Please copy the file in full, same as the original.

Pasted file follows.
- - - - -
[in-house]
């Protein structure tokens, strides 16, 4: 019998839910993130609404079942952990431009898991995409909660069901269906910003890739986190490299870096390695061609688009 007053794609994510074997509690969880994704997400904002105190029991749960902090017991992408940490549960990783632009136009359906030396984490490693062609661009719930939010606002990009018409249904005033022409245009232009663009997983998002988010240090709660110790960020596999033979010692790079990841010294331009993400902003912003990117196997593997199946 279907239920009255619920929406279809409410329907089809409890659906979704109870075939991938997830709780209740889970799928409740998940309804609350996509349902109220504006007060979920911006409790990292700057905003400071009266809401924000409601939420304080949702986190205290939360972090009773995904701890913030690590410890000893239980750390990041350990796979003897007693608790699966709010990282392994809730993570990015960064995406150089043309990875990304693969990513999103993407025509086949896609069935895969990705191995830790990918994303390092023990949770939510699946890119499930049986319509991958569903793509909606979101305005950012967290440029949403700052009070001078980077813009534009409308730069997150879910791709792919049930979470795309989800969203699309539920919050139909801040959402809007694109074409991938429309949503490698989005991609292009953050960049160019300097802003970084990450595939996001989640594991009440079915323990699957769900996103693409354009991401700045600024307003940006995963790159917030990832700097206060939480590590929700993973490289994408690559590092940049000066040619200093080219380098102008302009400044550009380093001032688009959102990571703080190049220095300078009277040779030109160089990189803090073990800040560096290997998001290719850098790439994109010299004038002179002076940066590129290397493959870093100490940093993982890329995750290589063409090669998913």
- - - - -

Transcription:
[in-house]
């Protein structure tokens, strides 16, 4: 019998839910993130609404079942952990431009898991995409909660069901269906910003890739986190490299870096390695061609688009 007053794609994510074997509690969880994704997400904002105190029991749960902090017991992408940490549960990783632009136009359906030396984490490693062609661009719930939010606002990009018409249904005033022409245009232009663009997983998002988010240090709660110790960020596999033979010692790079990841010294331009993400902003912003990117196997593997199946 279907239920009255619920929406279809409410329907089809409890659906979704109870075939991938997830709780209740889970799928409740998940309804609350996509349902109220504006007060979920911006409790990292700057905003400071009266809401924000409601939420304080949702986190205290939360972090009773995904701890913030690590410890000893239980750390990041350990796979003897007693608790699966709010990282392994809730993570990015960064995406150089043309990875990304693969990513999103993407025509086949896609069935895969990705191995830790990918994303390092023990949770939510699946890119499930049986319509991958569903793509909606979101305005950012967290440029949403700052009070001078980077813009534009409308730069997150879910791709792919049930979470795309989800969203699309539920919050139909801040959402809007694109074409991938429309949503490698989005991609292009953050960049160019300097802003970084990450595939996001989640594991009440079915323990699957769900996103693409354009991401700045600024307003940006995963790159917030990832700097206060939480590590929700993973490289994408690559590092940049000066040619200093080219380098102008302009400044550009380093001032688009959102990571703080190049220095300078009277040779030109160089990189803090073990800040560096290997998001290719850098790439994109010299004038002179002076940066590129290397493959870093100490940093993982890329995750290589063409090669998913």